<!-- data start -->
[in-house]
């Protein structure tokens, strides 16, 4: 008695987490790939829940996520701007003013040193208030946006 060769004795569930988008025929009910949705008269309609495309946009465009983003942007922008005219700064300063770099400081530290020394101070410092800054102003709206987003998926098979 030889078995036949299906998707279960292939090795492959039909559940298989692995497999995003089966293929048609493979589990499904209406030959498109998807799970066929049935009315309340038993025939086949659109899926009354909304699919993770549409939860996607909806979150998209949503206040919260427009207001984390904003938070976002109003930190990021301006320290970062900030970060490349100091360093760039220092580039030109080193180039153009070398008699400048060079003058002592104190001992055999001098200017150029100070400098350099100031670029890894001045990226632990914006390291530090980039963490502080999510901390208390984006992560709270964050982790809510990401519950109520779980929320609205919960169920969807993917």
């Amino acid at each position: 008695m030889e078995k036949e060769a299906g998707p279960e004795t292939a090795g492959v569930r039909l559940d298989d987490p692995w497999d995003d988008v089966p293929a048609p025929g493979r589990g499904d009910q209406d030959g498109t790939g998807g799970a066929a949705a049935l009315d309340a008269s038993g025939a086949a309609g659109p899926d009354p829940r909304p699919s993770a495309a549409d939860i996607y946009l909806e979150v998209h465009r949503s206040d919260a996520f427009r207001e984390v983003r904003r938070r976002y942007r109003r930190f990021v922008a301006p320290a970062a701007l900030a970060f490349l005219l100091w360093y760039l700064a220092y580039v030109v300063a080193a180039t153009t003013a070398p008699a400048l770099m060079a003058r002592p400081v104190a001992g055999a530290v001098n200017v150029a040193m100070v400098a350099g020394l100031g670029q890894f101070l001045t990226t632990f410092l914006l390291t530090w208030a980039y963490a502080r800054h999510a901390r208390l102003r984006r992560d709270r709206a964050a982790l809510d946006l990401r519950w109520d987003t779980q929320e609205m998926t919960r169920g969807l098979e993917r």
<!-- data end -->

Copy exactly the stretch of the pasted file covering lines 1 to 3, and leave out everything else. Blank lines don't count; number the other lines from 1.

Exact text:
[in-house]
């Protein structure tokens, strides 16, 4: 008695987490790939829940996520701007003013040193208030946006 060769004795569930988008025929009910949705008269309609495309946009465009983003942007922008005219700064300063770099400081530290020394101070410092800054102003709206987003998926098979 030889078995036949299906998707279960292939090795492959039909559940298989692995497999995003089966293929048609493979589990499904209406030959498109998807799970066929049935009315309340038993025939086949659109899926009354909304699919993770549409939860996607909806979150998209949503206040919260427009207001984390904003938070976002109003930190990021301006320290970062900030970060490349100091360093760039220092580039030109080193180039153009070398008699400048060079003058002592104190001992055999001098200017150029100070400098350099100031670029890894001045990226632990914006390291530090980039963490502080999510901390208390984006992560709270964050982790809510990401519950109520779980929320609205919960169920969807993917």
């Amino acid at each position: 008695m030889e078995k036949e060769a299906g998707p279960e004795t292939a090795g492959v569930r039909l559940d298989d987490p692995w497999d995003d988008v089966p293929a048609p025929g493979r589990g499904d009910q209406d030959g498109t790939g998807g799970a066929a949705a049935l009315d309340a008269s038993g025939a086949a309609g659109p899926d009354p829940r909304p699919s993770a495309a549409d939860i996607y946009l909806e979150v998209h465009r949503s206040d919260a996520f427009r207001e984390v983003r904003r938070r976002y942007r109003r930190f990021v922008a301006p320290a970062a701007l900030a970060f490349l005219l100091w360093y760039l700064a220092y580039v030109v300063a080193a180039t153009t003013a070398p008699a400048l770099m060079a003058r002592p400081v104190a001992g055999a530290v001098n200017v150029a040193m100070v400098a350099g020394l100031g670029q890894f101070l001045t990226t632990f410092l914006l390291t530090w208030a980039y963490a502080r800054h999510a901390r208390l102003r984006r992560d709270r709206a964050a982790l809510d946006l990401r519950w109520d987003t779980q929320e609205m998926t919960r169920g969807l098979e993917r």